by Matthew Pook
Now Playing: Roleplaying In Every TV Genre
Published by Carnivore Games
Written by Bradford Younie
Cover by Thomas Denmark
Illustrated by Thomas Denmark & Ben Van Dyken
Cartography by Anna M. Dobritt & Ralph Mack
222-page black & white hardback
Since 1980, with the publication of SPI’s Dallas RPG, television has been a rich source for the roleplaying industry. For example there have been no less than five incarnations of a Star Trek RPG, two for Doctor Who, and more recent TV licensed games like Angel: The Roleplaying Game from Eden Studios and AEG’s Stargate SG-1 RPG. Other than the very first RPG, Dallas, the majority have been taken from what is regarded as genre television - fantasy, science fiction and horror. Rather than being based upon a single show or series, the latest television-themed RPG takes another approach by attempting to encompass all of them within its covers. From cops to romance, from the western to the courtroom drama, and from science fiction to the sit-com, Carnivore Games’ Now Playing covers them all and is designed to help the GM make his game feel like a TV show.
The Studio Tour
Now Playing comes as a sturdy hardback. In terms of production values, the book, and has not tried to do anything clever with the layout. The book is all the better for it. Now Playing is easy on the eye and is illustrated to reasonable effect with a range of uniformly okay artwork. Just the one device used to lift the book’s look out of the ordinary: a clapperboard is used to represent a side bar, containing optional information. Likewise, examples of the game are clearly marked away in boxes of their own.
Now Playing is organized into four sections, themed along televisual lines. Thus “Casting” covers the creation of characters for the game, while “Acting” covers all of the rules needed to play. “Screenwriting” deals with adapting an existing show into Now Playing or in creating a whole new one of the GM’s own devising, as well as creating episodes for either. Finally, “FPI: The Show” is a fully defined television series that includes two ready-to-play episodes.
In terms of game system, Now Playing uses the tried and tested Fudge! System. Both attributes and skills are rated by seven competencies, from Terrible and Poor, up through Mediocre, Fair and Good to Great and Superb. To resolve any action against an attribute or skill, four special Fudge dice are rolled. These are ordinary six-sided dice, but instead of being marked with numbers or dots, two faces are blank, two are marked with a minus sign, and the last two with a plus symbol. When rolled, the aim is to get more pluses than minuses, as they cancel each other out. More pluses mean that the effective level of a skill or attribute can be raised, whereas a roll with more minuses will lower it. Character creation involves spending points to raise attributes and skills, and to buy gifts, flaws and possibly powers. Like the core mechanic, the process is not difficult and can be grasped very quickly.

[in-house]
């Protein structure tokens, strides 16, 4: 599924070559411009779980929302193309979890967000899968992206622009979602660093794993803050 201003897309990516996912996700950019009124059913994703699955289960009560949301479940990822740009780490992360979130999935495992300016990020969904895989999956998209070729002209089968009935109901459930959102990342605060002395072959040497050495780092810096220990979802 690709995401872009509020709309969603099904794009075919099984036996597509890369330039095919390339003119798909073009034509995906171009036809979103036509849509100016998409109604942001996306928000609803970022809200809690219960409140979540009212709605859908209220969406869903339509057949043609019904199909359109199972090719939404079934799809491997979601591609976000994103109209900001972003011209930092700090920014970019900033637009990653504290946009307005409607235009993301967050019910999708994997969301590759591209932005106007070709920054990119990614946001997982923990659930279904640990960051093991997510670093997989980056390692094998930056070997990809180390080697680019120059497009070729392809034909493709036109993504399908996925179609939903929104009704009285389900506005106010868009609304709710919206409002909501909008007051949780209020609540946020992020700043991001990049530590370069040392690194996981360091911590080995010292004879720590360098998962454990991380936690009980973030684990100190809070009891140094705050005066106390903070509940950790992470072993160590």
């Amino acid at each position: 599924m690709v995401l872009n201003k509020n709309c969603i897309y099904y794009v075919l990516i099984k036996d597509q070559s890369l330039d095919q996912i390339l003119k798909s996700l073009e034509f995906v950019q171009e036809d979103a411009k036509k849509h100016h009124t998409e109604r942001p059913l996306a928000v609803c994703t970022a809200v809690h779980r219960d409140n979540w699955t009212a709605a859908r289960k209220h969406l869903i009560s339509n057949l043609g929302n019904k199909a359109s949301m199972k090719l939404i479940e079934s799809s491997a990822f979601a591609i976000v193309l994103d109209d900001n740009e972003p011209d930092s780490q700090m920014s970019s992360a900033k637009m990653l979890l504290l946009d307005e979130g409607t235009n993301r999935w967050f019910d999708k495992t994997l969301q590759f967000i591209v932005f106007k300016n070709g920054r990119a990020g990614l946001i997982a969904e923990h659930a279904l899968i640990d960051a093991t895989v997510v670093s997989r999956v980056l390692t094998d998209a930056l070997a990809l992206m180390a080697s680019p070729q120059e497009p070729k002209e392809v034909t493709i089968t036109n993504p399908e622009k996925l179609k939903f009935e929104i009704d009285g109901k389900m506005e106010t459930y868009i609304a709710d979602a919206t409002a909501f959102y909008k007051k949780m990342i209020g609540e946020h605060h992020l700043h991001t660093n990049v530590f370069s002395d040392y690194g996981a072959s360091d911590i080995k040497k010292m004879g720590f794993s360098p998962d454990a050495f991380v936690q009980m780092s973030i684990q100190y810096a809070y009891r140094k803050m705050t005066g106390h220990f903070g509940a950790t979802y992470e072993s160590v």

A pleasing section that does a fine job of explaining the goals and tasks of a GM follows this in the chapter on “Directing.” Just over a hundred pages are devoted to the rules, which just about touch upon everything a GM might need.
Writing the Script
Once past the rules and mechanics, Now Playing begins addressing its metier, using the structure and format of the television series to create roleplaying scenarios and campaigns. It opens with a basic examination of the various formats - the 30-minute comedy, the TV movie, reality shows, and so on. The game discusses the basics of adapting a real show, suggesting that the GM alter its storyline (much like Victory Games did in adapting the various movies for their James Bond 007 RPG), or create a spin-off storyline of his own (indeed, the latter is what most licensed RPGs do). A more in depth treatment is given for the GM writing to create a show of his own, though the advice it includes is equally applicable to adapted shows discussed earlier. Defining and casting the roles in a show is nicely handled, as is working out the relationships between them by drawing them out on a relationship wheel. Surprisingly, the genre of a show is covered after this -- most viewers and players being attracted to a game or show by its genre. Those covered include: action adventure, covering the archetypes of adventure, martial arts, super hero and westerns; cop shows - beat and crime dramas; drama - courtroom, daytime, medical and romance; situation comedy - the quick laugh or crazy situation; mysteries or thrillers - from murders to the occult; science fiction - futuristic, modern day thriller, and creature hunt; and cartoons - slapstick, silly sitcoms, and primetime or adult animated sitcoms.